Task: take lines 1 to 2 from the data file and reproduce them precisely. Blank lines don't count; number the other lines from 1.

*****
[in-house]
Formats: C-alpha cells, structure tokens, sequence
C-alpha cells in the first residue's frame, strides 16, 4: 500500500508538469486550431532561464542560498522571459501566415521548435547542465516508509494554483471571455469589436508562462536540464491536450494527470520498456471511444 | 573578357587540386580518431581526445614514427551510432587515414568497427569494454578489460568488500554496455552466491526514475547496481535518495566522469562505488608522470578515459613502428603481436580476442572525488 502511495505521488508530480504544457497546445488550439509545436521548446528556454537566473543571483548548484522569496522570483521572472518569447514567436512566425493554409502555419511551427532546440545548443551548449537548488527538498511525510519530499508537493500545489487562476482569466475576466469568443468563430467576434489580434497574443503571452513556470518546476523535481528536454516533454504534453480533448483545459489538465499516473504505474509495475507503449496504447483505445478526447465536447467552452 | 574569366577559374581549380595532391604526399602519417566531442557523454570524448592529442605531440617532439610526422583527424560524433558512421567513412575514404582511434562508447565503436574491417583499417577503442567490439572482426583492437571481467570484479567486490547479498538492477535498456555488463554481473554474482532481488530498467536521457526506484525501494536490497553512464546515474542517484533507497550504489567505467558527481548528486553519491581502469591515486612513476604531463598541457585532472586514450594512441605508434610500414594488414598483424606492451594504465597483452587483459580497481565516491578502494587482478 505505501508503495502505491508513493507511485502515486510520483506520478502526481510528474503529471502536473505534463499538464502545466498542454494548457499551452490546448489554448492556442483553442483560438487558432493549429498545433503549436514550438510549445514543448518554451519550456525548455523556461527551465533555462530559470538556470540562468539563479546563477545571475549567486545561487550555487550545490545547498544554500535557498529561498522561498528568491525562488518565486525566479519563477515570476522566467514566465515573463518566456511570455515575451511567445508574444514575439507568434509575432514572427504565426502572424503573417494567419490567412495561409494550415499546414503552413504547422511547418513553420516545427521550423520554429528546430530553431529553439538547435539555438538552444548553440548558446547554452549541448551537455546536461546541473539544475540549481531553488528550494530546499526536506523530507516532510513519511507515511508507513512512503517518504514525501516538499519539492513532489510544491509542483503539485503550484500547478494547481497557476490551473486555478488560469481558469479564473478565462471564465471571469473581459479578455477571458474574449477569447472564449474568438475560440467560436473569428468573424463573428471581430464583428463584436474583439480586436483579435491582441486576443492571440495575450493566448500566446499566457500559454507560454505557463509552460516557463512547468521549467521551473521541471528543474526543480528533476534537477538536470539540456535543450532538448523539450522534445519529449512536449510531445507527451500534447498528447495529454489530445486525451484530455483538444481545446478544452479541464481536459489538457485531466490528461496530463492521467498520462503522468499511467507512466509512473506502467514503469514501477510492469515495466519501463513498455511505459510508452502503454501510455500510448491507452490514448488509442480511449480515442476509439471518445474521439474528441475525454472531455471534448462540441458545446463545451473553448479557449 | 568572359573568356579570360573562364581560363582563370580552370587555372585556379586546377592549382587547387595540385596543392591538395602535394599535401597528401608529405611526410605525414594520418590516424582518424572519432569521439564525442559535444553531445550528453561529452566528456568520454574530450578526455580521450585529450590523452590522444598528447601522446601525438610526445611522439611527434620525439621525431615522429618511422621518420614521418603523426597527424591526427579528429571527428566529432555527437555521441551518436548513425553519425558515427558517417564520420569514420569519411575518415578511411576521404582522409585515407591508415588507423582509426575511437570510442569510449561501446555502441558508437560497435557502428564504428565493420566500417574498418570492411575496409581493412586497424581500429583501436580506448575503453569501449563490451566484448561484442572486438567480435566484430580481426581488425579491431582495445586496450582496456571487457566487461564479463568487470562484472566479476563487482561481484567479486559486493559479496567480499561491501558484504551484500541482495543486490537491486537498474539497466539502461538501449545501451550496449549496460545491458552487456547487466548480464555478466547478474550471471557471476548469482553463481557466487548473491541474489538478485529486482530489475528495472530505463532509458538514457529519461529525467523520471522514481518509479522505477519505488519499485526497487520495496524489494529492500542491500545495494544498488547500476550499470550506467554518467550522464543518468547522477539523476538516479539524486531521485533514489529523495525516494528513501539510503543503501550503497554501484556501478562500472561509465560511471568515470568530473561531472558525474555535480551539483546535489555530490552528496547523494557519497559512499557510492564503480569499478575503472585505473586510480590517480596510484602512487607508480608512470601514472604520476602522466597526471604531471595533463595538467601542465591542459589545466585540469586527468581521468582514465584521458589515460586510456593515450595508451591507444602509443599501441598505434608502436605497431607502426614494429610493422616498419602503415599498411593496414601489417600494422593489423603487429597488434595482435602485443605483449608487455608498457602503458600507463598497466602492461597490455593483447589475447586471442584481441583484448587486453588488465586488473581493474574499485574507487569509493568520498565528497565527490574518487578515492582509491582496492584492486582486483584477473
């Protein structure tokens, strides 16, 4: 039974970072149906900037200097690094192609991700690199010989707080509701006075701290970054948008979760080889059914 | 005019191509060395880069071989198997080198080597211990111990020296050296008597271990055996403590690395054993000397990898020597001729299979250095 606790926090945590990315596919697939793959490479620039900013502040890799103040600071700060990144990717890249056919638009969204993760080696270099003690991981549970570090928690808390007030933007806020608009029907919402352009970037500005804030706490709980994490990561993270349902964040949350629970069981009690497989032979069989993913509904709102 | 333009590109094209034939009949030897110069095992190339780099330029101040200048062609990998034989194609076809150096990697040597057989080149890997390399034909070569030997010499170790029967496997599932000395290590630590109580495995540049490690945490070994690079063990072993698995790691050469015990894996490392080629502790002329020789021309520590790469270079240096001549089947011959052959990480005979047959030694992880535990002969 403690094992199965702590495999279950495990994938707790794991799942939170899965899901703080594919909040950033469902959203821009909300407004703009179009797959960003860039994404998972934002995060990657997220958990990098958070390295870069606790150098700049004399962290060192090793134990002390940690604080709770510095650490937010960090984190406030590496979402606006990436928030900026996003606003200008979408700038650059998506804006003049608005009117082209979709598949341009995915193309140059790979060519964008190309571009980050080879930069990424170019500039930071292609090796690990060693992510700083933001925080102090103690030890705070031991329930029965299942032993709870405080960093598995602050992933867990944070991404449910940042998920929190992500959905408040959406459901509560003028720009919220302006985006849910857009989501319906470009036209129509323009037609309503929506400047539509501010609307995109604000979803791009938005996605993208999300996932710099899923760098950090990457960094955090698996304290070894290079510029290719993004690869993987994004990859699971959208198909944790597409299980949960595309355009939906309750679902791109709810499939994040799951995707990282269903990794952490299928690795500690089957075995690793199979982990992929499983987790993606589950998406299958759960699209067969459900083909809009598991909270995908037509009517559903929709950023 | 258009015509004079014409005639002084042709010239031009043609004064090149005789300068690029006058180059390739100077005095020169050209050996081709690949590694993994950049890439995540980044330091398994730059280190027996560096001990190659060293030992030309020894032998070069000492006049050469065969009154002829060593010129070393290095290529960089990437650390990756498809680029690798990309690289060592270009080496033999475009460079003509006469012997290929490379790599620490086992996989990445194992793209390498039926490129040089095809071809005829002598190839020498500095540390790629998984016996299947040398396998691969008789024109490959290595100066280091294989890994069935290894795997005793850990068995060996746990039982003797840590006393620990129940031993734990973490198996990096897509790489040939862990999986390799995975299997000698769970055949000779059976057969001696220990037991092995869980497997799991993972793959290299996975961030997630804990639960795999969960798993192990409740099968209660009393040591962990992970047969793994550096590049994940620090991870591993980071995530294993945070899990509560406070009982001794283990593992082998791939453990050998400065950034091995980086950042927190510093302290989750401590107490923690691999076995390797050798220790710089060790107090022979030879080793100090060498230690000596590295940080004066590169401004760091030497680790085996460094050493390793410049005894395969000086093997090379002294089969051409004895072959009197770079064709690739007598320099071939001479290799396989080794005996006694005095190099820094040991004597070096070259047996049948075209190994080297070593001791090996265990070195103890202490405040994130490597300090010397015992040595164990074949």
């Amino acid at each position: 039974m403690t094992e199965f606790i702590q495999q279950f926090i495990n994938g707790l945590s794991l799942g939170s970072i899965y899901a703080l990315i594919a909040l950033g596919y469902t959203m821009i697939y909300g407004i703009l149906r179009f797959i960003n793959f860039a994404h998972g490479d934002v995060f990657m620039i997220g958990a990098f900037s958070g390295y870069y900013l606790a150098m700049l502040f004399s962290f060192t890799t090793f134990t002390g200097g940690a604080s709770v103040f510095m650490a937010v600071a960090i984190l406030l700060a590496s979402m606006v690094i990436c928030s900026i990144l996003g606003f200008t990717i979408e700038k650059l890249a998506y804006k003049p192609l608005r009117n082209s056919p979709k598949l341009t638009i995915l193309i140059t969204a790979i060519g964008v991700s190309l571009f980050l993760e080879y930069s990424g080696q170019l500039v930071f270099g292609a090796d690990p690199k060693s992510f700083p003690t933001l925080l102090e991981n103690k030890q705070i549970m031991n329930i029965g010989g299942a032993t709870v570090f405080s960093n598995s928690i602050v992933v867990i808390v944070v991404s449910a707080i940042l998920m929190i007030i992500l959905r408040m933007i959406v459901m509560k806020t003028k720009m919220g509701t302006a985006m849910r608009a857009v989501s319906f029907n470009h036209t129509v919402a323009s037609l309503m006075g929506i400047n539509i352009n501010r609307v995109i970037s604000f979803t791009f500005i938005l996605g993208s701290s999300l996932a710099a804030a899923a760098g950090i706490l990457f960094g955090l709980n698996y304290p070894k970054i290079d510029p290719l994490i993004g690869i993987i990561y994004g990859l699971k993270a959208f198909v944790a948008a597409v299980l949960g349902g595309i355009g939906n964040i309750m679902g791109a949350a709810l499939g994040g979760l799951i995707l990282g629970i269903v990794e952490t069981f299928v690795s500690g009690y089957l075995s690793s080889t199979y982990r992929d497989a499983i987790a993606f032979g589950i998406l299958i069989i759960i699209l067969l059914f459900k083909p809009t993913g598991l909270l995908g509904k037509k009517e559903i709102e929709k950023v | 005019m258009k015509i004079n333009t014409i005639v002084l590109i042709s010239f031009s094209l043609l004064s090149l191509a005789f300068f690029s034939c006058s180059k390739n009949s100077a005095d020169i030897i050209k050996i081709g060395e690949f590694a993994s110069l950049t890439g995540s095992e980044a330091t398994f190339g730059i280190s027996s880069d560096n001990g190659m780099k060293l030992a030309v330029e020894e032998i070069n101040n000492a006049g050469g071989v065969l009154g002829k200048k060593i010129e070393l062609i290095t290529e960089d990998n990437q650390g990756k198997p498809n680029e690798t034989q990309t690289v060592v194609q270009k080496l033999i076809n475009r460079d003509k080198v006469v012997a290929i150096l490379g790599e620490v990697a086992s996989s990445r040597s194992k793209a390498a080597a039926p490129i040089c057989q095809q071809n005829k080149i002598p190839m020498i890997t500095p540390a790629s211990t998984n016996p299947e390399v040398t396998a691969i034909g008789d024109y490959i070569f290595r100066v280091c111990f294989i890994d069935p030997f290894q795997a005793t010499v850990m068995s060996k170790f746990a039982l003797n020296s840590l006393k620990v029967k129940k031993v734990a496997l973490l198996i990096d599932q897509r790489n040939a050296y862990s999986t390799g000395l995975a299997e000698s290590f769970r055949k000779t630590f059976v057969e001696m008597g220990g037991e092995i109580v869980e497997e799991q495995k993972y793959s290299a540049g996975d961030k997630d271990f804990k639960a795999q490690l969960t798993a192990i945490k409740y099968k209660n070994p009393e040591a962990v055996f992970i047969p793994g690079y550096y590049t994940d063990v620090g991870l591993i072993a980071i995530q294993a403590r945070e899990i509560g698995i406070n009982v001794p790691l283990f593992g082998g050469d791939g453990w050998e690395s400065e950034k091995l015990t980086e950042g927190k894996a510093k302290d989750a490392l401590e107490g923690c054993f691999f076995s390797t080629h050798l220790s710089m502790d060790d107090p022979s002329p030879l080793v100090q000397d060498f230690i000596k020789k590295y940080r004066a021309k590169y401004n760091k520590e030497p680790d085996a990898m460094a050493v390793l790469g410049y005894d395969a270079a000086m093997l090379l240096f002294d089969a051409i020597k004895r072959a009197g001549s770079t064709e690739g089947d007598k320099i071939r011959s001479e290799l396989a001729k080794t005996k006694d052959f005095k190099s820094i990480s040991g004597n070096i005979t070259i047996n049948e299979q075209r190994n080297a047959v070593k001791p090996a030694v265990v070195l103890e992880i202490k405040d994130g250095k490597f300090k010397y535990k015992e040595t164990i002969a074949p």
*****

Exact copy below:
[in-house]
Formats: C-alpha cells, structure tokens, sequence